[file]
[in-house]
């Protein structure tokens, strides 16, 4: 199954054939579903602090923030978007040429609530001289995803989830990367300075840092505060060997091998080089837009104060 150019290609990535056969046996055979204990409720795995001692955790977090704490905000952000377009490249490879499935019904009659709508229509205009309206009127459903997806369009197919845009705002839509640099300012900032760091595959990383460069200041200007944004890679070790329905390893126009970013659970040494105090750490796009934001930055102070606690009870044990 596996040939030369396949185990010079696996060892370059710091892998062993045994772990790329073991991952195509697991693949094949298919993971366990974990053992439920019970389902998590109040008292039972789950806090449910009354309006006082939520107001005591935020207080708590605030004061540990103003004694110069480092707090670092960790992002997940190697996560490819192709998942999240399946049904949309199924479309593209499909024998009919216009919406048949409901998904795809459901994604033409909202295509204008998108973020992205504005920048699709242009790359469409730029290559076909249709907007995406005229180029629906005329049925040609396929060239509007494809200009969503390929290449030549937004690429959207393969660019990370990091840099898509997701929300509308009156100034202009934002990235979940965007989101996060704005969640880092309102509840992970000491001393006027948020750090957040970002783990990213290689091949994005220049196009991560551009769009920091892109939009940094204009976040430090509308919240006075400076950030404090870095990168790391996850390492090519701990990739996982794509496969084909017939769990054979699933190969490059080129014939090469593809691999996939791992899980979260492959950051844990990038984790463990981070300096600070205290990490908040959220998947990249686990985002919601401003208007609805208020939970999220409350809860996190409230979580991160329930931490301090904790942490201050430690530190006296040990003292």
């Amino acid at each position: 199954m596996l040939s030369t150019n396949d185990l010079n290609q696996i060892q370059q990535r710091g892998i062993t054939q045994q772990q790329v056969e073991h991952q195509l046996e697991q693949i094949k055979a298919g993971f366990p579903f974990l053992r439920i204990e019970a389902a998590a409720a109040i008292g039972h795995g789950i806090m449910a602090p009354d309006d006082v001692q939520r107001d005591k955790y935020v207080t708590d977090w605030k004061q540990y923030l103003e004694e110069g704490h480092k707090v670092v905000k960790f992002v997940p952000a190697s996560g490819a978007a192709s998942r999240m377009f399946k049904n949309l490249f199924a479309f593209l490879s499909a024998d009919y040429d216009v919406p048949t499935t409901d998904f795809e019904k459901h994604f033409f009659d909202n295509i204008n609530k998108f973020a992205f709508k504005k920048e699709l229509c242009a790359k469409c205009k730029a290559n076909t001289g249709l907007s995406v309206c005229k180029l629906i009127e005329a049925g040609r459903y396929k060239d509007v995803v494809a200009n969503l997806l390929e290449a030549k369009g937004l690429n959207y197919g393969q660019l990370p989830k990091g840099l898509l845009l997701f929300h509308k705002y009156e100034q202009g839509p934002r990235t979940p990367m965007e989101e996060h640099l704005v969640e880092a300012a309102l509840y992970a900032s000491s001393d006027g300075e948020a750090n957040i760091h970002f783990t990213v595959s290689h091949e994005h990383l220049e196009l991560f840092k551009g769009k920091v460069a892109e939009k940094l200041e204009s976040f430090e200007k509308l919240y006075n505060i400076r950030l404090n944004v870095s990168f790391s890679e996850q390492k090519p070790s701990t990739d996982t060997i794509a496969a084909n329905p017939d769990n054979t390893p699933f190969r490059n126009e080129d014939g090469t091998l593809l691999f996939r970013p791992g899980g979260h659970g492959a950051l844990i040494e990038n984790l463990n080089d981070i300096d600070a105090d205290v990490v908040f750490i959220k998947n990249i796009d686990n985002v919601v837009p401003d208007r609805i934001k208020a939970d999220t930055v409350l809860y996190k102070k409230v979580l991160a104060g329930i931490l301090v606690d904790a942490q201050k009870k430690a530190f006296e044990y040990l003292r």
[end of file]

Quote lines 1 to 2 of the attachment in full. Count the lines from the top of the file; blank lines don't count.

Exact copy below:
[in-house]
């Protein structure tokens, strides 16, 4: 199954054939579903602090923030978007040429609530001289995803989830990367300075840092505060060997091998080089837009104060 150019290609990535056969046996055979204990409720795995001692955790977090704490905000952000377009490249490879499935019904009659709508229509205009309206009127459903997806369009197919845009705002839509640099300012900032760091595959990383460069200041200007944004890679070790329905390893126009970013659970040494105090750490796009934001930055102070606690009870044990 596996040939030369396949185990010079696996060892370059710091892998062993045994772990790329073991991952195509697991693949094949298919993971366990974990053992439920019970389902998590109040008292039972789950806090449910009354309006006082939520107001005591935020207080708590605030004061540990103003004694110069480092707090670092960790992002997940190697996560490819192709998942999240399946049904949309199924479309593209499909024998009919216009919406048949409901998904795809459901994604033409909202295509204008998108973020992205504005920048699709242009790359469409730029290559076909249709907007995406005229180029629906005329049925040609396929060239509007494809200009969503390929290449030549937004690429959207393969660019990370990091840099898509997701929300509308009156100034202009934002990235979940965007989101996060704005969640880092309102509840992970000491001393006027948020750090957040970002783990990213290689091949994005220049196009991560551009769009920091892109939009940094204009976040430090509308919240006075400076950030404090870095990168790391996850390492090519701990990739996982794509496969084909017939769990054979699933190969490059080129014939090469593809691999996939791992899980979260492959950051844990990038984790463990981070300096600070205290990490908040959220998947990249686990985002919601401003208007609805208020939970999220409350809860996190409230979580991160329930931490301090904790942490201050430690530190006296040990003292």